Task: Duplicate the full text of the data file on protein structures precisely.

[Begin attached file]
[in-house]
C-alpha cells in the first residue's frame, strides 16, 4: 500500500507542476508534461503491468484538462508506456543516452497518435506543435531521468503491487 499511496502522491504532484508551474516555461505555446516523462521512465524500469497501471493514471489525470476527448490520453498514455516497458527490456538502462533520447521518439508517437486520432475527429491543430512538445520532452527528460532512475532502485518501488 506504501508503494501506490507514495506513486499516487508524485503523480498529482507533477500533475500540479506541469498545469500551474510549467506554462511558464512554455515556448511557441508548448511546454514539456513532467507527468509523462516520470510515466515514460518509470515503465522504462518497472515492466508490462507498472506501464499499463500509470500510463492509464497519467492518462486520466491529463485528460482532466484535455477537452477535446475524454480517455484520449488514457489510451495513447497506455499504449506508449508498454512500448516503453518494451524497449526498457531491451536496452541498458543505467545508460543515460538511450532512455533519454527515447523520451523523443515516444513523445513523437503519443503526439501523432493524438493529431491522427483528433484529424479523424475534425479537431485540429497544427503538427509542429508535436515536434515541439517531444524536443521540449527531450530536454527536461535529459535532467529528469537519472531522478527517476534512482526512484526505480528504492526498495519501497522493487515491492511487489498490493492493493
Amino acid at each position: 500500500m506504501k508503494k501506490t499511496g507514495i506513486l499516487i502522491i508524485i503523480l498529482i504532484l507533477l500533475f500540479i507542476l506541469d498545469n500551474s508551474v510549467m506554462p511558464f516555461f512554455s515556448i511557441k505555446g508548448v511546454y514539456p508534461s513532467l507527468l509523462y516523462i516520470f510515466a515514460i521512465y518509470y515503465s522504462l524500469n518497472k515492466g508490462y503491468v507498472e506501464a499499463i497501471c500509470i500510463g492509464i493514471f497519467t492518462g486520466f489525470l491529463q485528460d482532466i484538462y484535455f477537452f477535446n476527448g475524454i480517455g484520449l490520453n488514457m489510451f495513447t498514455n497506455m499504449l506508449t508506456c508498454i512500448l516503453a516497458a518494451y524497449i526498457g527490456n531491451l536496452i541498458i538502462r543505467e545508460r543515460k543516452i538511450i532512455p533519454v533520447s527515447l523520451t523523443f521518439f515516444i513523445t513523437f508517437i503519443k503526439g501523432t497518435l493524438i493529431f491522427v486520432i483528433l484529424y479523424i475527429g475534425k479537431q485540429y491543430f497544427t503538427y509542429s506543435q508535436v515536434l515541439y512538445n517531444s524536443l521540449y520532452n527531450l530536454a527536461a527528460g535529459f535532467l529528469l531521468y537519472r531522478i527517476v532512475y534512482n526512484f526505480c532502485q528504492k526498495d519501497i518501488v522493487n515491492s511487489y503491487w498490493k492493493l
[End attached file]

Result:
[in-house]
C-alpha cells in the first residue's frame, strides 16, 4: 500500500507542476508534461503491468484538462508506456543516452497518435506543435531521468503491487 499511496502522491504532484508551474516555461505555446516523462521512465524500469497501471493514471489525470476527448490520453498514455516497458527490456538502462533520447521518439508517437486520432475527429491543430512538445520532452527528460532512475532502485518501488 506504501508503494501506490507514495506513486499516487508524485503523480498529482507533477500533475500540479506541469498545469500551474510549467506554462511558464512554455515556448511557441508548448511546454514539456513532467507527468509523462516520470510515466515514460518509470515503465522504462518497472515492466508490462507498472506501464499499463500509470500510463492509464497519467492518462486520466491529463485528460482532466484535455477537452477535446475524454480517455484520449488514457489510451495513447497506455499504449506508449508498454512500448516503453518494451524497449526498457531491451536496452541498458543505467545508460543515460538511450532512455533519454527515447523520451523523443515516444513523445513523437503519443503526439501523432493524438493529431491522427483528433484529424479523424475534425479537431485540429497544427503538427509542429508535436515536434515541439517531444524536443521540449527531450530536454527536461535529459535532467529528469537519472531522478527517476534512482526512484526505480528504492526498495519501497522493487515491492511487489498490493492493493
Amino acid at each position: 500500500m506504501k508503494k501506490t499511496g507514495i506513486l499516487i502522491i508524485i503523480l498529482i504532484l507533477l500533475f500540479i507542476l506541469d498545469n500551474s508551474v510549467m506554462p511558464f516555461f512554455s515556448i511557441k505555446g508548448v511546454y514539456p508534461s513532467l507527468l509523462y516523462i516520470f510515466a515514460i521512465y518509470y515503465s522504462l524500469n518497472k515492466g508490462y503491468v507498472e506501464a499499463i497501471c500509470i500510463g492509464i493514471f497519467t492518462g486520466f489525470l491529463q485528460d482532466i484538462y484535455f477537452f477535446n476527448g475524454i480517455g484520449l490520453n488514457m489510451f495513447t498514455n497506455m499504449l506508449t508506456c508498454i512500448l516503453a516497458a518494451y524497449i526498457g527490456n531491451l536496452i541498458i538502462r543505467e545508460r543515460k543516452i538511450i532512455p533519454v533520447s527515447l523520451t523523443f521518439f515516444i513523445t513523437f508517437i503519443k503526439g501523432t497518435l493524438i493529431f491522427v486520432i483528433l484529424y479523424i475527429g475534425k479537431q485540429y491543430f497544427t503538427y509542429s506543435q508535436v515536434l515541439y512538445n517531444s524536443l521540449y520532452n527531450l530536454a527536461a527528460g535529459f535532467l529528469l531521468y537519472r531522478i527517476v532512475y534512482n526512484f526505480c532502485q528504492k526498495d519501497i518501488v522493487n515491492s511487489y503491487w498490493k492493493l